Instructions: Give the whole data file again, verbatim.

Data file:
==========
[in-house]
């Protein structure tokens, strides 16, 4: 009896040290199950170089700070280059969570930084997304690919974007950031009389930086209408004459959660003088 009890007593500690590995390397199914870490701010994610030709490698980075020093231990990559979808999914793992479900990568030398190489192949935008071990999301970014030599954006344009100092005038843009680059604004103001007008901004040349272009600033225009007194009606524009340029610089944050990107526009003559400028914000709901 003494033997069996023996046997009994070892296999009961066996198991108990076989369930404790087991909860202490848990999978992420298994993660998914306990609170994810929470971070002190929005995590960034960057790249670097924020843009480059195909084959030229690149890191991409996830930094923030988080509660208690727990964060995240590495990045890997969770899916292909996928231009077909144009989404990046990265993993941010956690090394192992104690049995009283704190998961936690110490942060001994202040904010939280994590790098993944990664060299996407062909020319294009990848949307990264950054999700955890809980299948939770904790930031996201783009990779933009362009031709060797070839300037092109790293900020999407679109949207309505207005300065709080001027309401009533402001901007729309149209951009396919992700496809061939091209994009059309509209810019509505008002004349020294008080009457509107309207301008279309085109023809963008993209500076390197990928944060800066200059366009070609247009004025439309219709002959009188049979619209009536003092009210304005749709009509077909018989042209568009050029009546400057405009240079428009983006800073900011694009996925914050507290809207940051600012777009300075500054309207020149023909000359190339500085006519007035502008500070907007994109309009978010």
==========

[in-house]
């Protein structure tokens, strides 16, 4: 009896040290199950170089700070280059969570930084997304690919974007950031009389930086209408004459959660003088 009890007593500690590995390397199914870490701010994610030709490698980075020093231990990559979808999914793992479900990568030398190489192949935008071990999301970014030599954006344009100092005038843009680059604004103001007008901004040349272009600033225009007194009606524009340029610089944050990107526009003559400028914000709901 003494033997069996023996046997009994070892296999009961066996198991108990076989369930404790087991909860202490848990999978992420298994993660998914306990609170994810929470971070002190929005995590960034960057790249670097924020843009480059195909084959030229690149890191991409996830930094923030988080509660208690727990964060995240590495990045890997969770899916292909996928231009077909144009989404990046990265993993941010956690090394192992104690049995009283704190998961936690110490942060001994202040904010939280994590790098993944990664060299996407062909020319294009990848949307990264950054999700955890809980299948939770904790930031996201783009990779933009362009031709060797070839300037092109790293900020999407679109949207309505207005300065709080001027309401009533402001901007729309149209951009396919992700496809061939091209994009059309509209810019509505008002004349020294008080009457509107309207301008279309085109023809963008993209500076390197990928944060800066200059366009070609247009004025439309219709002959009188049979619209009536003092009210304005749709009509077909018989042209568009050029009546400057405009240079428009983006800073900011694009996925914050507290809207940051600012777009300075500054309207020149023909000359190339500085006519007035502008500070907007994109309009978010």